Although there are some patterns out there, many of them were developed for Lace or Irish crochet and borrowed to use in free form. Freeform is intended to be textural, and should be irregular in shapes and sizes of the pieces.

The scumbles/ scrumbles are attached by sewing, crocheting, or embroidering them. They may be attached in multiple different ways with in the same finished project.  The pieces are “puzzled” together, laying them out, turning this way and that , to create another layer of color, contrast or texture to the piece. Since the shapes should be different in size shape and color, it is often like putting together a puzzle.  James Walters referred to it as an “organic patchwork”.

Prudence Mapstone  said,  ” I think anything can be created freeform. It’s hard to find unambiguous words, but to me the concept would be that anything created in a freeform manner would be non-repetitious and would generally have quite an organic feel, with each element following on from the previous part with no obvious plan in mind.”  Everything should flow together. 🙂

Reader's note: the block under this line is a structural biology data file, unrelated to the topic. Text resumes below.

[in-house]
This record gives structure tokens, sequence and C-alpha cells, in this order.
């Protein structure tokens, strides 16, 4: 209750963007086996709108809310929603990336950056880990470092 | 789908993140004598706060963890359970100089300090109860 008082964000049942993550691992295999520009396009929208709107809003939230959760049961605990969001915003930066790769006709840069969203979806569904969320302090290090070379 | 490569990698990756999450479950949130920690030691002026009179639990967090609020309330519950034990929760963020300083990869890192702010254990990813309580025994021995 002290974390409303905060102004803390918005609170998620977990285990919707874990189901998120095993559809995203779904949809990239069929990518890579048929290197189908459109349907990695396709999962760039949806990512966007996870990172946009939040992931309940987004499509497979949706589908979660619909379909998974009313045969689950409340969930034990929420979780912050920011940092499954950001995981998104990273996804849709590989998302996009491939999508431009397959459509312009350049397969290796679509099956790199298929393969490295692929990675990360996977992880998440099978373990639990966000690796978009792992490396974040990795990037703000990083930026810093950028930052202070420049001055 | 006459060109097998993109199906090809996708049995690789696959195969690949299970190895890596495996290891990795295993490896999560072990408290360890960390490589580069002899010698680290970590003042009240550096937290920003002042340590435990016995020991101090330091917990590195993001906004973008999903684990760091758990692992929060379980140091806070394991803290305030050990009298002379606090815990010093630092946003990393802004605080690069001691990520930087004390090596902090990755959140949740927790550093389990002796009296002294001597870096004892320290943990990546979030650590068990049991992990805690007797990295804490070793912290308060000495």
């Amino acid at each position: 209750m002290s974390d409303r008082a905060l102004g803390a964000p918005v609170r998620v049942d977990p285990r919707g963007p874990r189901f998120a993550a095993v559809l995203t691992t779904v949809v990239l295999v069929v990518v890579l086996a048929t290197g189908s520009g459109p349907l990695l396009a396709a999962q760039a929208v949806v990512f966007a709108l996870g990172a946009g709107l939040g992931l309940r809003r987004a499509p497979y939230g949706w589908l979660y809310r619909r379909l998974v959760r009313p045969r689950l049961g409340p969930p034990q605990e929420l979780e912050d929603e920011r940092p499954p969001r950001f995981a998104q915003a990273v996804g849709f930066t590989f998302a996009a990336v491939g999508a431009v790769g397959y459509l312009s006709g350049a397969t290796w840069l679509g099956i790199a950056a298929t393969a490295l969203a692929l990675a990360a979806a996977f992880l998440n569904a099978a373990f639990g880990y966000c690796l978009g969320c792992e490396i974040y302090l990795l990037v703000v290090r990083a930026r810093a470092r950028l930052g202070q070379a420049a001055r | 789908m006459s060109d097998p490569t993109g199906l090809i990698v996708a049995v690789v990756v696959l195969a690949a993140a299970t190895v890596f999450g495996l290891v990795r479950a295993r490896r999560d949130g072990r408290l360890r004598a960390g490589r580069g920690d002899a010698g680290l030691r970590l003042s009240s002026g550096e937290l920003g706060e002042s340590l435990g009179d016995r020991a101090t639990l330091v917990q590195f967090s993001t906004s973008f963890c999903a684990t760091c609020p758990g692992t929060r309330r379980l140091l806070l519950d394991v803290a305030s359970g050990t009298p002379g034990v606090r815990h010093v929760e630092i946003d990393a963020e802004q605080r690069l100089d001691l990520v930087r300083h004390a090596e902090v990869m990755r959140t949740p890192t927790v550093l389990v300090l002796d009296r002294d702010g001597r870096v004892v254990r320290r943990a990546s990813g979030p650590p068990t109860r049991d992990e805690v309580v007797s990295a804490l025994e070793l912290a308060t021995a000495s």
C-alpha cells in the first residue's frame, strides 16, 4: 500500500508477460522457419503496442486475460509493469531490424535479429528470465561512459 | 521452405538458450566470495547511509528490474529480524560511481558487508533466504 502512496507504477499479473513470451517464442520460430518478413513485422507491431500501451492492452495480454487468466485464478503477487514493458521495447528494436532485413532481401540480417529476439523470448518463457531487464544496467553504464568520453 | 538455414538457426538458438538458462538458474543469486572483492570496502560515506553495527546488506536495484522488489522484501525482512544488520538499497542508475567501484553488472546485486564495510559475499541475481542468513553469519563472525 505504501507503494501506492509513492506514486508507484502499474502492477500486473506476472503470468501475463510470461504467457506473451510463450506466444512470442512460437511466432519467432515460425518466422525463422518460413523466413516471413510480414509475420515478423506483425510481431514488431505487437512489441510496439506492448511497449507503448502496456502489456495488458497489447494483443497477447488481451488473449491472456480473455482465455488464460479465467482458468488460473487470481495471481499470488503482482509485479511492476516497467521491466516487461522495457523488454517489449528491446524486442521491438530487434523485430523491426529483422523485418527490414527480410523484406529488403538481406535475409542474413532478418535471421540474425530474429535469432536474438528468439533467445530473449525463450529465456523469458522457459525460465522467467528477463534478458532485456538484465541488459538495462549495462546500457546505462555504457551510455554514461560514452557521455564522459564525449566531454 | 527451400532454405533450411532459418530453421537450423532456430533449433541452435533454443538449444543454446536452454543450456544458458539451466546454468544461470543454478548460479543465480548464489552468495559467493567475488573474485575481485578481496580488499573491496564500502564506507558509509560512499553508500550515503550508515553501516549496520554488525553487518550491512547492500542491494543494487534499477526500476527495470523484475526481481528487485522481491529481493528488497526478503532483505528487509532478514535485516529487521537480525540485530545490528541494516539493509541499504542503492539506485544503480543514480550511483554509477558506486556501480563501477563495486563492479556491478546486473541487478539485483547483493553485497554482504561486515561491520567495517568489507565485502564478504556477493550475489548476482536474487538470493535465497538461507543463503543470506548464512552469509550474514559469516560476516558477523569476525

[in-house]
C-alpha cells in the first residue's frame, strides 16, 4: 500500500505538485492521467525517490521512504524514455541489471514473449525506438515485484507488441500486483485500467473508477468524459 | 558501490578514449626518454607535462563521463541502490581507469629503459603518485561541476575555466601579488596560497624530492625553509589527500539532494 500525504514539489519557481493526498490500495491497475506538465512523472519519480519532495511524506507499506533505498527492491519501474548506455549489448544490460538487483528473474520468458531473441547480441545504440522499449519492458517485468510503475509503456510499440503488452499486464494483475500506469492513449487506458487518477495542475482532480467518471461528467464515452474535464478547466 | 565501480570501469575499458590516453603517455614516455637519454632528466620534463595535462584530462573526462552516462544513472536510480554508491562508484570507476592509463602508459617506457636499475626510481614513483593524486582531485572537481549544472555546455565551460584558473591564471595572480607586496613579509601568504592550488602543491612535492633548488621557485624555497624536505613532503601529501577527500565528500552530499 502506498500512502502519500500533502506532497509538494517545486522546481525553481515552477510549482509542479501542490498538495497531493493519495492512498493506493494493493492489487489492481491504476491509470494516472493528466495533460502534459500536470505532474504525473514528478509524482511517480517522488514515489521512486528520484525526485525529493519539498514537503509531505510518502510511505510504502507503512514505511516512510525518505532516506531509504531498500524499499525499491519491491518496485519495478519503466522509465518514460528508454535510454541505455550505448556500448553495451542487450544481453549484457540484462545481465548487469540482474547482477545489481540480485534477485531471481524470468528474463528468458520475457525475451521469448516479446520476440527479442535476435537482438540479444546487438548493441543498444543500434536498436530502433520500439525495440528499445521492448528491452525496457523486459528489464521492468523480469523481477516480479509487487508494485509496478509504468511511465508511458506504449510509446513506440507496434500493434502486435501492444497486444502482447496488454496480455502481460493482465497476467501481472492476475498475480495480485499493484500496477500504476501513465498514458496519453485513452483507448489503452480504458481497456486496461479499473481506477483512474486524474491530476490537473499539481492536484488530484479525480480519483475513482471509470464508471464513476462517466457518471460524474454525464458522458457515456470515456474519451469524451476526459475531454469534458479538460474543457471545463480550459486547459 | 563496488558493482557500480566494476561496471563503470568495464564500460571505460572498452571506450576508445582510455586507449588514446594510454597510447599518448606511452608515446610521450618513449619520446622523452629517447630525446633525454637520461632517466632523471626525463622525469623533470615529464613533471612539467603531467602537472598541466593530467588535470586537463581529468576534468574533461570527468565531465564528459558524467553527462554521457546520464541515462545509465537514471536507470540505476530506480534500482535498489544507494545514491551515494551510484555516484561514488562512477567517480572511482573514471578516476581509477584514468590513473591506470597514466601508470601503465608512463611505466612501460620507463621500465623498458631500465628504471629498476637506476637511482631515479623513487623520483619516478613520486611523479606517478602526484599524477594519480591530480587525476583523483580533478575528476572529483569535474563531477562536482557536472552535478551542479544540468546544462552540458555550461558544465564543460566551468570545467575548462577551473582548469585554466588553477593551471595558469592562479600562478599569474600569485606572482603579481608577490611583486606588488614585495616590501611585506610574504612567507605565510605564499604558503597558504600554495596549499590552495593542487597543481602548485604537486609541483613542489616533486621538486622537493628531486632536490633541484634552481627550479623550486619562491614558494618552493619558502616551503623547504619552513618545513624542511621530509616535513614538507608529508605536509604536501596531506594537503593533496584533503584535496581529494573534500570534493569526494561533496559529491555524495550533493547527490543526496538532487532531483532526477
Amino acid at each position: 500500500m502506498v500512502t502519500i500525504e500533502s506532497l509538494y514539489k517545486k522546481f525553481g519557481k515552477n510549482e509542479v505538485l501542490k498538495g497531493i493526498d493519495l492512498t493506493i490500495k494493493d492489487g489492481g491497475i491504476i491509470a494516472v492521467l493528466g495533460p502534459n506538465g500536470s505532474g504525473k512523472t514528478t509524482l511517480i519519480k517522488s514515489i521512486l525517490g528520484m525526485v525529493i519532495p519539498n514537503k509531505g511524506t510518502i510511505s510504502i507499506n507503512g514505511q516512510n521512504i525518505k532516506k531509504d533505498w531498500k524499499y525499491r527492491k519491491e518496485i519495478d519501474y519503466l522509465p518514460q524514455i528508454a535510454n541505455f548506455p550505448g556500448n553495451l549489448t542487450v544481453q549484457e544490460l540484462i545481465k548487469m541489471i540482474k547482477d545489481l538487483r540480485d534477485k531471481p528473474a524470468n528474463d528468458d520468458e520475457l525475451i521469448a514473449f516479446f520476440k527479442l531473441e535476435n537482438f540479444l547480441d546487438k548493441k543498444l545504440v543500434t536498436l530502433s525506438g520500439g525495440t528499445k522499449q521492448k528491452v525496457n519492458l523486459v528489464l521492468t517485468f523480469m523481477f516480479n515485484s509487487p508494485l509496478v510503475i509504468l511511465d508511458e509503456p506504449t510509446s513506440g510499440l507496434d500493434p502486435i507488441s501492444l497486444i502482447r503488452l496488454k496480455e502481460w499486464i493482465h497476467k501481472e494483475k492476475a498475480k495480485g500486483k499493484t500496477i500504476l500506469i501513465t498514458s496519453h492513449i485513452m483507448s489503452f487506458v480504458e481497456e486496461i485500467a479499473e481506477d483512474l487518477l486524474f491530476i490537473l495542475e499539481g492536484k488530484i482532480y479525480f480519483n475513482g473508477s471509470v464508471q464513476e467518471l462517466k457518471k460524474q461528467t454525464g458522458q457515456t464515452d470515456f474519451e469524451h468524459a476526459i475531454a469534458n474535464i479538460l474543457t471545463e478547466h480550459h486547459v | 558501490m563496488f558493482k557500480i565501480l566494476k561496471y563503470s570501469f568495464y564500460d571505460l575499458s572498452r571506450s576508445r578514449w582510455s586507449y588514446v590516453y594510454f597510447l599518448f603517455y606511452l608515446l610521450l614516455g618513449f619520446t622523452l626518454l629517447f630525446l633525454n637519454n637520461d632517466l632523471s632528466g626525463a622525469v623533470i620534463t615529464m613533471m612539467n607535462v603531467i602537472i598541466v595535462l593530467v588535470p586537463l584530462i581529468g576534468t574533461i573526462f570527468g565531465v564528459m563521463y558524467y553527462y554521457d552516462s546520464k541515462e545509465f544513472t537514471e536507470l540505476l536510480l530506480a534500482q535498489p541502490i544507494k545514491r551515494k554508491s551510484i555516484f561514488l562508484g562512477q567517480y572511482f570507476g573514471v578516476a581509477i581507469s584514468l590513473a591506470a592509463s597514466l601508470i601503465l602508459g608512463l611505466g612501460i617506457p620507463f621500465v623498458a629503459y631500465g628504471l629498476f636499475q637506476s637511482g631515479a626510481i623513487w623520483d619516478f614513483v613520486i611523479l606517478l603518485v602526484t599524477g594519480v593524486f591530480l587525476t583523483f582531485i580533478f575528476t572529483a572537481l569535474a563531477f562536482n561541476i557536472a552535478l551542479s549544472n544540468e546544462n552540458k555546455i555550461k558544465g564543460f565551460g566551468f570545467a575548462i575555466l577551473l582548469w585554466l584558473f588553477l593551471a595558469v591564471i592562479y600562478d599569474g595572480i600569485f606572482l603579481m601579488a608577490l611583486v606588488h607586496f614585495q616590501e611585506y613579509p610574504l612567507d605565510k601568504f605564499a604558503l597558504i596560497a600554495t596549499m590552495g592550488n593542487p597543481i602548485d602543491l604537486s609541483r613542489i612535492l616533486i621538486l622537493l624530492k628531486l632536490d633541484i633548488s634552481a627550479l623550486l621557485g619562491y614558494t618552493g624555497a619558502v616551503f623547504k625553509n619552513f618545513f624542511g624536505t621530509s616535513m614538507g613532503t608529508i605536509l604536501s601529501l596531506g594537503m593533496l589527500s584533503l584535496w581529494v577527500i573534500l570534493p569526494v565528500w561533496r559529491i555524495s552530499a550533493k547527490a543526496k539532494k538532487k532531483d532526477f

Freeform is not the correct term for everything you make with out a pattern. Many of these would be more appropriately termed freehand or freestyle perhaps, but I think what they are usually, Is brand new patterns in the other categories of crochet. The creators of these that sometimes seem offended that they are not thought of as freeform, have failed to realize they are now the designers of a whole new generation of traditional crochet patterns. They are artists in their own right, just different than the free form artists.

Crossover Pieces